The Casa delle Farfalle itself comprised three greenhouses, containing over 400 species of butterflies from Africa, the Amazon, and Indo-Australia. The butterflies were free to fly, surrounded by exotic vegetation in a miniature rainforest setting of vines, rare palms, and colorful orchids. The air was damp, filled with the echoes of mist and fluttering wings. Indigenous birds, reptiles, fish, and other insects completed the realistic ecosystem.

I made it back to Venzone by noon and settled down at an al fresco table at Locanda Al Municipio for lunch. I ordered the stinco di vitello: two thin slices of rather fatty veal, served with gravy and slices of tomato and cucumber. Since I still had over two hours before my return train, I lingered awhile at the restaurant and then even longer at the Duomo di Sant’Andrea. In the quiet afternoon shade outside the church, I phoned my contacts at two prosciuttifici in San Daniele and made appointments to visit the following day.

Venzone's Duomo di Sant'AndreaFinally, it was time to head back across the highway to catch my train to Udine. The station had no biglietteria, no WC, no waiting area—just a platform on either side of the tracks and a small shelter where the train schedule was posted. Given the small size of the town, I was not surprised to find only one other person waiting, a young guy over on the other side of the tracks.

Three o’clock came and went, and my train still had not come. I crossed to the opposite platform to double-check the schedule. The young guy was still there, pacing back and forth, making calls on his cell phone. He had learned that a transportation strike was in effect, and there was no way to predict whether any of the afternoon trains would be arriving. A little worried but still optimistic, I waited a bit longer to see if the next scheduled train would come. It didn’t.

Trying to fend off the panic that was starting to set in, I headed back across the highway and inside the stone walls of Venzone. I found only one business to be open at that hour, a bar in the piazza by the Duomo, and I went in to inquire about the strike. They had no information about it, nor did they know whether any buses would be running either. At least I was able to find out where the bus stop was situated along the highway and that my train ticket, which I had already purchased, was also valid on the bus.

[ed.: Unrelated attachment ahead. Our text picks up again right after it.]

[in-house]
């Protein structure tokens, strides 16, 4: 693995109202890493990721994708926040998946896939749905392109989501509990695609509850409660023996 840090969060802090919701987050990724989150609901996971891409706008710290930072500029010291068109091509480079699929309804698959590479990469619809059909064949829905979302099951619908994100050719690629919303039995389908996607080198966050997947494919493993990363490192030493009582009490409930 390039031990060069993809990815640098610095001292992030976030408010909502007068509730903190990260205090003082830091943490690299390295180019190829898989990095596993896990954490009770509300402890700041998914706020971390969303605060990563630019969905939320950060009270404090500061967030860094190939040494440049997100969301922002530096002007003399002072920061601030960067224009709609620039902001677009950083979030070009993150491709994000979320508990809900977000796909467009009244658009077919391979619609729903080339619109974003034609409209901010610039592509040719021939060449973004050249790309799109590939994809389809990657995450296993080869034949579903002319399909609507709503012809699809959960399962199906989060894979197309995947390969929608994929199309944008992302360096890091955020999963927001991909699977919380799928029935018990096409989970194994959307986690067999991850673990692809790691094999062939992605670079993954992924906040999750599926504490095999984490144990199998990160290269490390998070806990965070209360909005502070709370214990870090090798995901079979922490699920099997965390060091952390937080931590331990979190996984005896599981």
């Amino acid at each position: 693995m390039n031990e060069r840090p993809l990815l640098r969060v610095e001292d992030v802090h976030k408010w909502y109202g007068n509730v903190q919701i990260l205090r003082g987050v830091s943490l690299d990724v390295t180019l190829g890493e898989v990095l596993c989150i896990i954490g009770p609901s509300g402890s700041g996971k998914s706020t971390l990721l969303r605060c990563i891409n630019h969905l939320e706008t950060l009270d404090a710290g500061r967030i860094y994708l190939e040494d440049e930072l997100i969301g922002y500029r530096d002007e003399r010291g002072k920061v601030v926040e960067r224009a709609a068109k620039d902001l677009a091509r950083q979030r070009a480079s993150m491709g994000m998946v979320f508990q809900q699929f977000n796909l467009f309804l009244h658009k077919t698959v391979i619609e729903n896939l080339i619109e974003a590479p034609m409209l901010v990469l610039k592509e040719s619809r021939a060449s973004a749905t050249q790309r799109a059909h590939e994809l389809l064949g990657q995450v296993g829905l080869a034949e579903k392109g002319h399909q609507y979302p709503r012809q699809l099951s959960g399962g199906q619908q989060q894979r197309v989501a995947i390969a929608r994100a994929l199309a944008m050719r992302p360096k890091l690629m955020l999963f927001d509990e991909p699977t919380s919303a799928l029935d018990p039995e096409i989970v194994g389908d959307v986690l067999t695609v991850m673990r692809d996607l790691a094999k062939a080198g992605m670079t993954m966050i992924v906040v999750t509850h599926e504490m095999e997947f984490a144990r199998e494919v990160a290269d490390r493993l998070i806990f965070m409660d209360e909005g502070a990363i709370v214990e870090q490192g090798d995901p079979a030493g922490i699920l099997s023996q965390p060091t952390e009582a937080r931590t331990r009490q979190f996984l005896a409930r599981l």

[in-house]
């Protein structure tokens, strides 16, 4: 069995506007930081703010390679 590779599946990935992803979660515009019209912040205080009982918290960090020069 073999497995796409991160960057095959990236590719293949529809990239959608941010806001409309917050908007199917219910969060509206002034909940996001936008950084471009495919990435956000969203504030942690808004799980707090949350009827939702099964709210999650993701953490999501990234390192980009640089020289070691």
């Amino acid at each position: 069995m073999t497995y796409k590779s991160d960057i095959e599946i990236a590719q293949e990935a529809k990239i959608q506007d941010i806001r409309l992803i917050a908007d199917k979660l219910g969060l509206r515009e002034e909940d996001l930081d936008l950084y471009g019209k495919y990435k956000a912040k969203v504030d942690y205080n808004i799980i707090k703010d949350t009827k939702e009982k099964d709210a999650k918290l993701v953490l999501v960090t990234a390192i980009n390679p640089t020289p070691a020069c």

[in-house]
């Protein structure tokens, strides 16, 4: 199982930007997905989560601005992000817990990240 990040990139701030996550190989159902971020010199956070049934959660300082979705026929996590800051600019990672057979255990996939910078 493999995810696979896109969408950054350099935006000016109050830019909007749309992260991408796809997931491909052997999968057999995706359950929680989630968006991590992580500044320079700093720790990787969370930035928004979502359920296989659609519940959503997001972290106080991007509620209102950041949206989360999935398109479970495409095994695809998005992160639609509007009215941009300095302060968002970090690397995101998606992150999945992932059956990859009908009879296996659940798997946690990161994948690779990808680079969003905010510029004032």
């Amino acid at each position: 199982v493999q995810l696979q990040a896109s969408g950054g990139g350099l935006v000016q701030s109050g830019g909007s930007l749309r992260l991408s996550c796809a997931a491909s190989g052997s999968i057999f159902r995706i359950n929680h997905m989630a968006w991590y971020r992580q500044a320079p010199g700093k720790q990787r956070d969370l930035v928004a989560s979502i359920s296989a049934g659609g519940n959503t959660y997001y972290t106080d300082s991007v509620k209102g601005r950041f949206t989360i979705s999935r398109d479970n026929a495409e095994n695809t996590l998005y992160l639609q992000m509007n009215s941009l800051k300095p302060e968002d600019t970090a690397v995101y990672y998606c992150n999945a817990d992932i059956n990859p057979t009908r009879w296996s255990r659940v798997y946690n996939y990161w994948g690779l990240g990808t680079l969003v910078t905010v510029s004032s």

There was one last train scheduled that afternoon, and seeing that the station was on the way to the bus stop, I thought I’d give it another chance. But my waiting was in vain—that train didn’t show up either. My last hope was the bus, but I had no clue as to its schedule until I arrived at the stop. As it turned out, the last bus of the day would be arriving within a half hour. My stomach was tied in knots as I waited, seated on the curb, not knowing if the buses were also on strike—not knowing what I would do if I were truly stranded there. The air was hot and muggy, and sweat trickled down my forehead as the minutes ticked by. Then, precisely at 5:40pm, I spotted the blue SAF bus heading my direction. Once on board, I collapsed into a window seat, closed my eyes, and breathed a deep sigh of relief.

Udine's Osteria Al Vecchio StalloBy the time I reached my hotel, it was practically time to head out for dinner. I had planned to go to Hostaria Alla Tavernetta, but the sign posted in their window said they would be closed for the next two weeks. So, without a second thought, I continued on to Osteria Al Vecchio Stallo, my consistently reliable fallback. As a treat after my harrowing ordeal, I ordered my favorite dish, frico con polenta. The cheese and potato pancake was freshly made and cut into a huge wedge. It came with a rectangle of grilled white polenta, a welcome change from the soft, yellow cornmeal that Chef Mario usually served. To complete my meal, I also had my favorite of his side dishes, zucchini alla scapece (zucchini sautéed with vinegar, herbs, and spicy pepper).